For example, GE CEO Jeff Immelt starts his days with a cardio workout and then reads the paper and watches CNBC. Meanwhile, Virgin America CEO David Cush uses his mornings to listen to sports radio and read the papers while hitting the stationary bike at the gym.

By the time they get to work, they have a pretty good idea of what’s going on in the world. Then, they can get down to the business of changing it.


When Corporations Sue Governments

In 2004, the Pacific Rim mining company applied to dig for gold in El Salvador. Pacific Rim (since acquired by the Canadian-Australian company OceanaGold) assured the government of then-President Antonio Saca that its work would be eco-friendly and would generate jobs. But with 90 percent of the country’s surface water contaminated, and fearing damage to the Lempa River — an essential source of water for El Salvador’s 6 million people — the administration failed to approve the proposal.

In 2008, Mr. Saca instituted a moratorium on new mining permits; to date, this has been maintained and is widely popular.  Pacific Rim fought back in 2009, filing a $77 million lawsuit with the International Center for Settlement of Investment Disputes (Icsid), a World Bank-affiliated institution in Washington that facilitates arbitration between governments and investors. The case was brought under a 1999 Salvadoran investment law, according to which foreign companies could take the Salvadoran government to international arbitral tribunals.  Pacific Rim raised its suit to $301 million and the final Icsid hearing opened in September; a verdict is expected in 2015.  International arbitration is considered by its proponents to be relatively objective.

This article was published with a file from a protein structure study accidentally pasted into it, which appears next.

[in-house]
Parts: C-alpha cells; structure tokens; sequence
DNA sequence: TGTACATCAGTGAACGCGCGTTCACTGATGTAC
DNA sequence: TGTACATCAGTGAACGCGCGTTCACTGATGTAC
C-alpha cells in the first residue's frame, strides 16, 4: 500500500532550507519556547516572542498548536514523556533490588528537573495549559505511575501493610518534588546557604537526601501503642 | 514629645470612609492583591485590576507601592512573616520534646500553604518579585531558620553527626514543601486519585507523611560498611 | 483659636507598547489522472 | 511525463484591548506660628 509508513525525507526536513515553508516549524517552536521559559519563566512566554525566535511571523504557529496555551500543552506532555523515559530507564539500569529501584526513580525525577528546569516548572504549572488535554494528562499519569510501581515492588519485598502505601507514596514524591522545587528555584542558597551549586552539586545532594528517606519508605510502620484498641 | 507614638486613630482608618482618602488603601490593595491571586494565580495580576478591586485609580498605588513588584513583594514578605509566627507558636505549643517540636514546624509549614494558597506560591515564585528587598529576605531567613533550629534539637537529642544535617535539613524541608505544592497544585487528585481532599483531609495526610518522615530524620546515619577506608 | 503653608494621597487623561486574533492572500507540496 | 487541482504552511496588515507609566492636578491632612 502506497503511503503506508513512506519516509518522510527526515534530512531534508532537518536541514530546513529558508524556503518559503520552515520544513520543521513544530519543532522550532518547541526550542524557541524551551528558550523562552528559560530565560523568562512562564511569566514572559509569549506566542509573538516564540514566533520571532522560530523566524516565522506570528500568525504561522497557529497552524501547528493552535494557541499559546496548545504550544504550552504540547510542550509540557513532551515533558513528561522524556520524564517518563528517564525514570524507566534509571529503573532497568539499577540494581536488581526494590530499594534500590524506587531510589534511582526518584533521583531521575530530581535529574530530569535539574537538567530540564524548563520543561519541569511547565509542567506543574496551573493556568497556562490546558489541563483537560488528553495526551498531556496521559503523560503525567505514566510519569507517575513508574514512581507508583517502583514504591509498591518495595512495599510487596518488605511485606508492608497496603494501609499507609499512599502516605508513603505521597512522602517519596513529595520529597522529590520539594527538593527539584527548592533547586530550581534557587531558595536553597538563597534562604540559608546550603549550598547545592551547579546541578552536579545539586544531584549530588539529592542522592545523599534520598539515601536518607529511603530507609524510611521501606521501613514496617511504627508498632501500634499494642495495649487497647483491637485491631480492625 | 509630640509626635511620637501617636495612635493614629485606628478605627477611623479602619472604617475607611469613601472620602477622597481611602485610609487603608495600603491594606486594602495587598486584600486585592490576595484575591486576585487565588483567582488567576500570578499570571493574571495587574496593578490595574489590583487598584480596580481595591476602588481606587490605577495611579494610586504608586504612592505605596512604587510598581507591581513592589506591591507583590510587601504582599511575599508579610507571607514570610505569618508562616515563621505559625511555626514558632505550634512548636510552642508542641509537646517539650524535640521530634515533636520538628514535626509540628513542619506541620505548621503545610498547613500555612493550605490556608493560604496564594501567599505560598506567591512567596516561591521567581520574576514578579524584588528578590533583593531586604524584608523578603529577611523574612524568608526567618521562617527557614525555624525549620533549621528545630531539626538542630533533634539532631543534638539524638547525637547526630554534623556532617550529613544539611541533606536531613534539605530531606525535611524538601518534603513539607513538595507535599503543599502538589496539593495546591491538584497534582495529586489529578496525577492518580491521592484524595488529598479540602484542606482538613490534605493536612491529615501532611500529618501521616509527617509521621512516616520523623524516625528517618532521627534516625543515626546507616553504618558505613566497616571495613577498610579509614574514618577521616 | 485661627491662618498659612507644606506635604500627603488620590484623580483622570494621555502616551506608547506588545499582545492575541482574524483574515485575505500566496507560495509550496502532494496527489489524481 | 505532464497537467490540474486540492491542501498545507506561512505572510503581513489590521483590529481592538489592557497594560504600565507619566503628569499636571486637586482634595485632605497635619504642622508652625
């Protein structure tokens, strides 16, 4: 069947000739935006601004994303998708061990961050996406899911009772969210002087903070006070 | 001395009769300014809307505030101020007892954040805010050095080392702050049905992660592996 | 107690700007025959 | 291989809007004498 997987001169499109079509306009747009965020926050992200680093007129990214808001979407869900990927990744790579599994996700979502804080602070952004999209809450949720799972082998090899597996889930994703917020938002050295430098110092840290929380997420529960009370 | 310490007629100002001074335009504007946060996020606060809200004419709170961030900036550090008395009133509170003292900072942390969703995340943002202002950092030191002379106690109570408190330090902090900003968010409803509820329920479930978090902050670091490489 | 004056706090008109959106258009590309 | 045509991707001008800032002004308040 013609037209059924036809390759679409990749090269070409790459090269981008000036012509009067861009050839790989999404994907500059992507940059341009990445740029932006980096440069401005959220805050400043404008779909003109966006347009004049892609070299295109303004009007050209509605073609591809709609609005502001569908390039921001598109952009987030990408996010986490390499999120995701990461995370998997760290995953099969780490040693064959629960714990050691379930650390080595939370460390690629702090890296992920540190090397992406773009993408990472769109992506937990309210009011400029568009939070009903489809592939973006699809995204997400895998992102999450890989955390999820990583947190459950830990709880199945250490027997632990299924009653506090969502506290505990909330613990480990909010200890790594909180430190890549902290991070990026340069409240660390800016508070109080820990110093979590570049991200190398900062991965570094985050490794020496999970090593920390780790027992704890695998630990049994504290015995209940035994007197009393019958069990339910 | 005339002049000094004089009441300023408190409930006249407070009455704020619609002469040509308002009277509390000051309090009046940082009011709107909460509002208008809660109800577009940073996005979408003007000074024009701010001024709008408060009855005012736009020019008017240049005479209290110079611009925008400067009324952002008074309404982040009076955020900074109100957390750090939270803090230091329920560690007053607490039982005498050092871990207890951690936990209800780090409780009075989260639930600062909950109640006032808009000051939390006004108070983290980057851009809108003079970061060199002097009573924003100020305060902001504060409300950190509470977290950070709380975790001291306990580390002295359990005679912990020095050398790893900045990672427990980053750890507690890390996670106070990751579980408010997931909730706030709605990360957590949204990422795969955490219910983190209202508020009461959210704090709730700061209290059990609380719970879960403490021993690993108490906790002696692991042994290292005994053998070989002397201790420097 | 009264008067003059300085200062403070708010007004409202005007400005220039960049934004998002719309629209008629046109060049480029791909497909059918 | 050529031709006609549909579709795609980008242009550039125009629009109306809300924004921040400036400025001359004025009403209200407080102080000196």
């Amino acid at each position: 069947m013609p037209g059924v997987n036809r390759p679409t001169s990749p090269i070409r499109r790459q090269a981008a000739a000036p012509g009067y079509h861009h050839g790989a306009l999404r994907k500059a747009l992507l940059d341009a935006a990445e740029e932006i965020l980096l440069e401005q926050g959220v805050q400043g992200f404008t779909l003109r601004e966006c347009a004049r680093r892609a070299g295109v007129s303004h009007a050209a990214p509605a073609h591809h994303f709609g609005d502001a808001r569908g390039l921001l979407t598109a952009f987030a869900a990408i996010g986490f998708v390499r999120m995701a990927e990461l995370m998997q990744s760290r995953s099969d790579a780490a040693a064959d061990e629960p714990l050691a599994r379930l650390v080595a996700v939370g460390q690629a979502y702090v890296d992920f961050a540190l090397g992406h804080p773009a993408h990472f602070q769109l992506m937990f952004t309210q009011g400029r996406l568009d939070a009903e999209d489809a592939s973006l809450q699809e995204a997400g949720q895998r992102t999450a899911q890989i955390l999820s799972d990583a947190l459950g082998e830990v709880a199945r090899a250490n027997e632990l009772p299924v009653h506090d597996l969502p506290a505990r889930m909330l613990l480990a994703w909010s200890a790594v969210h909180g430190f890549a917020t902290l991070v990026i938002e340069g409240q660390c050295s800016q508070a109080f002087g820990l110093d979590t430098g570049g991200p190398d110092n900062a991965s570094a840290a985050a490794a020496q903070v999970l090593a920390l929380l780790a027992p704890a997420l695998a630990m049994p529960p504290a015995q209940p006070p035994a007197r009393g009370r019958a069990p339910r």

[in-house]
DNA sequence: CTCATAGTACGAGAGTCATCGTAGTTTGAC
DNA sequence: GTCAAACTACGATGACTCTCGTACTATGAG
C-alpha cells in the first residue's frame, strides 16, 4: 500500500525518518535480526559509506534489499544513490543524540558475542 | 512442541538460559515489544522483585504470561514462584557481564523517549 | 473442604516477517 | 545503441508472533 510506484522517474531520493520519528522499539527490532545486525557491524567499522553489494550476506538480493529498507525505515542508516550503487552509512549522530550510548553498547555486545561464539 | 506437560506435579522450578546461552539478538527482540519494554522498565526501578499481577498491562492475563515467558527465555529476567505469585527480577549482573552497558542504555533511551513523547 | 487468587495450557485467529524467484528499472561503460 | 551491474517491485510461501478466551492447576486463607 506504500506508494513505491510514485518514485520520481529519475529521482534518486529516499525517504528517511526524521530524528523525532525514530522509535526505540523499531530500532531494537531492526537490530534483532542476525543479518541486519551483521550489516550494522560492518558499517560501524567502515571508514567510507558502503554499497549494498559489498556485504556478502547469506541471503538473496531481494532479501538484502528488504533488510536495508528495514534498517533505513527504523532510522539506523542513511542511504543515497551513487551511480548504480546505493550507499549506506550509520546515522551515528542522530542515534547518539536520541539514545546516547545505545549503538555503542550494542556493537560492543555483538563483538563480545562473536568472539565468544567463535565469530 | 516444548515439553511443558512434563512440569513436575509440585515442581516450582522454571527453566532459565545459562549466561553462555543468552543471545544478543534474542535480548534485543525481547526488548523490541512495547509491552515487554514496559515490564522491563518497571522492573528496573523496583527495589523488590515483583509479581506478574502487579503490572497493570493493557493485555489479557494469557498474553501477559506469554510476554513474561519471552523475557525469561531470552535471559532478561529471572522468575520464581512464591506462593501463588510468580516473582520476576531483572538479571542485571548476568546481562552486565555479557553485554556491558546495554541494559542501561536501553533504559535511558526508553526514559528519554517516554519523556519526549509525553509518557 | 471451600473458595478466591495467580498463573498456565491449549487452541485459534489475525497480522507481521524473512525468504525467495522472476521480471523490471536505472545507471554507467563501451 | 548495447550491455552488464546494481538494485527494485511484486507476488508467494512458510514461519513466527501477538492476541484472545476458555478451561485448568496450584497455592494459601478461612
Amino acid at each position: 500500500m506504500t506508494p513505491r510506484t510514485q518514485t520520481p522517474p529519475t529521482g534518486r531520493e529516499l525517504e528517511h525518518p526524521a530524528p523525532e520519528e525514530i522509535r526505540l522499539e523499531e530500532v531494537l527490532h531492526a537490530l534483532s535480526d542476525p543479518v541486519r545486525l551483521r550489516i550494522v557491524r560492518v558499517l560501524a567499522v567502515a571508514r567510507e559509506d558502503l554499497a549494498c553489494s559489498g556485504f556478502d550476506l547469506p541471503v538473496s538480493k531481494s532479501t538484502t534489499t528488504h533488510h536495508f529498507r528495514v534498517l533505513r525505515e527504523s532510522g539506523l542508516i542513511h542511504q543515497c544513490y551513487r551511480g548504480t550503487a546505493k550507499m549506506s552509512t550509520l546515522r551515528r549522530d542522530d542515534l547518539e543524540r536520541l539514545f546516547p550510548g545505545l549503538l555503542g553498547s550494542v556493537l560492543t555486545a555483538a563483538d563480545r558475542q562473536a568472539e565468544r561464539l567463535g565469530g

Indeed, over 150 nations have consented to arbitration at Icsid. But corporations are increasingly using investment and trade agreements — specifically, the investor-state dispute settlement provisions in them — to bring opportunistic cases in arbitral courts, circumventing decisions states deem in their best interest. And now investor-state dispute settlement provisions may be enshrined in two new treaties: the Transatlantic Trade and Investment Partnership and Trans-Pacific Partnership, currently under negotiation between, respectively, the United States and the European Union, and the United States and 11 Asia-Pacific nations. If the final agreements contain these mechanisms, we can expect a flood of cases like Pacific Rim v. El Salvador.

Investor-state dispute settlement provisions feature in many significant pacts, including the North American Free Trade Agreement, and nine U.S.-E.U. bilateral investment treaties. Foreign investors can sue over alleged violations of myriad “investor protections,” including public-interest regulations that would reduce their profits. But it doesn’t cut both ways: Governments or communities affected by foreign investors cannot bring claims. Equally troublesome, tribunal operations are often opaque.